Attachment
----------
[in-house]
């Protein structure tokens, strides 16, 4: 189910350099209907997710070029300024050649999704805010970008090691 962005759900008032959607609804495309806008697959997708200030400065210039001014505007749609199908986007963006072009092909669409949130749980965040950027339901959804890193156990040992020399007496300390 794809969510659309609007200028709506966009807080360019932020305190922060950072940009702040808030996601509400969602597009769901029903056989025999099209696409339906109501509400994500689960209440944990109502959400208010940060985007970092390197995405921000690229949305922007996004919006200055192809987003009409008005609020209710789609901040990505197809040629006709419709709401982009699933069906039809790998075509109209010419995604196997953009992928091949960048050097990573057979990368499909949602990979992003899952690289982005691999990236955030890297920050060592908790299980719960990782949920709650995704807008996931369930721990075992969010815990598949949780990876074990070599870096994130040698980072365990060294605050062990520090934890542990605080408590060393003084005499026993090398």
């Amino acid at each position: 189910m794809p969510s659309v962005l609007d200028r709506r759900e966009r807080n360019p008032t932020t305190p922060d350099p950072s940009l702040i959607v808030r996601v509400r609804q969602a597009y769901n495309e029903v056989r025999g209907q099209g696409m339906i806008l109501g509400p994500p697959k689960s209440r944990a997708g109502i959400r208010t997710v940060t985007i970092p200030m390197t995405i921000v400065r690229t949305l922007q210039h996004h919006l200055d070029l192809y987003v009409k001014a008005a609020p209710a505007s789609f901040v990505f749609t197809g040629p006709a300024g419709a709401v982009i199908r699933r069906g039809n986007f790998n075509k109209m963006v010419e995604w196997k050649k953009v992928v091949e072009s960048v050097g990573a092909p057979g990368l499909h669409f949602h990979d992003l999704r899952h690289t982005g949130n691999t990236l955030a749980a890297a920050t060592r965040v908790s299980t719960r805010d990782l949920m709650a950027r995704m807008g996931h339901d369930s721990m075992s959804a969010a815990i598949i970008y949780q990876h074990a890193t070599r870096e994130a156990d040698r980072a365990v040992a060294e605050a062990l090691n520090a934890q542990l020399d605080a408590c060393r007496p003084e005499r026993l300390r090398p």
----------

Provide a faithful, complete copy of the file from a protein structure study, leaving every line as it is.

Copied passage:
[in-house]
């Protein structure tokens, strides 16, 4: 189910350099209907997710070029300024050649999704805010970008090691 962005759900008032959607609804495309806008697959997708200030400065210039001014505007749609199908986007963006072009092909669409949130749980965040950027339901959804890193156990040992020399007496300390 794809969510659309609007200028709506966009807080360019932020305190922060950072940009702040808030996601509400969602597009769901029903056989025999099209696409339906109501509400994500689960209440944990109502959400208010940060985007970092390197995405921000690229949305922007996004919006200055192809987003009409008005609020209710789609901040990505197809040629006709419709709401982009699933069906039809790998075509109209010419995604196997953009992928091949960048050097990573057979990368499909949602990979992003899952690289982005691999990236955030890297920050060592908790299980719960990782949920709650995704807008996931369930721990075992969010815990598949949780990876074990070599870096994130040698980072365990060294605050062990520090934890542990605080408590060393003084005499026993090398």
């Amino acid at each position: 189910m794809p969510s659309v962005l609007d200028r709506r759900e966009r807080n360019p008032t932020t305190p922060d350099p950072s940009l702040i959607v808030r996601v509400r609804q969602a597009y769901n495309e029903v056989r025999g209907q099209g696409m339906i806008l109501g509400p994500p697959k689960s209440r944990a997708g109502i959400r208010t997710v940060t985007i970092p200030m390197t995405i921000v400065r690229t949305l922007q210039h996004h919006l200055d070029l192809y987003v009409k001014a008005a609020p209710a505007s789609f901040v990505f749609t197809g040629p006709a300024g419709a709401v982009i199908r699933r069906g039809n986007f790998n075509k109209m963006v010419e995604w196997k050649k953009v992928v091949e072009s960048v050097g990573a092909p057979g990368l499909h669409f949602h990979d992003l999704r899952h690289t982005g949130n691999t990236l955030a749980a890297a920050t060592r965040v908790s299980t719960r805010d990782l949920m709650a950027r995704m807008g996931h339901d369930s721990m075992s959804a969010a815990i598949i970008y949780q990876h074990a890193t070599r870096e994130a156990d040698r980072a365990v040992a060294e605050a062990l090691n520090a934890q542990l020399d605080a408590c060393r007496p003084e005499r026993l300390r090398p």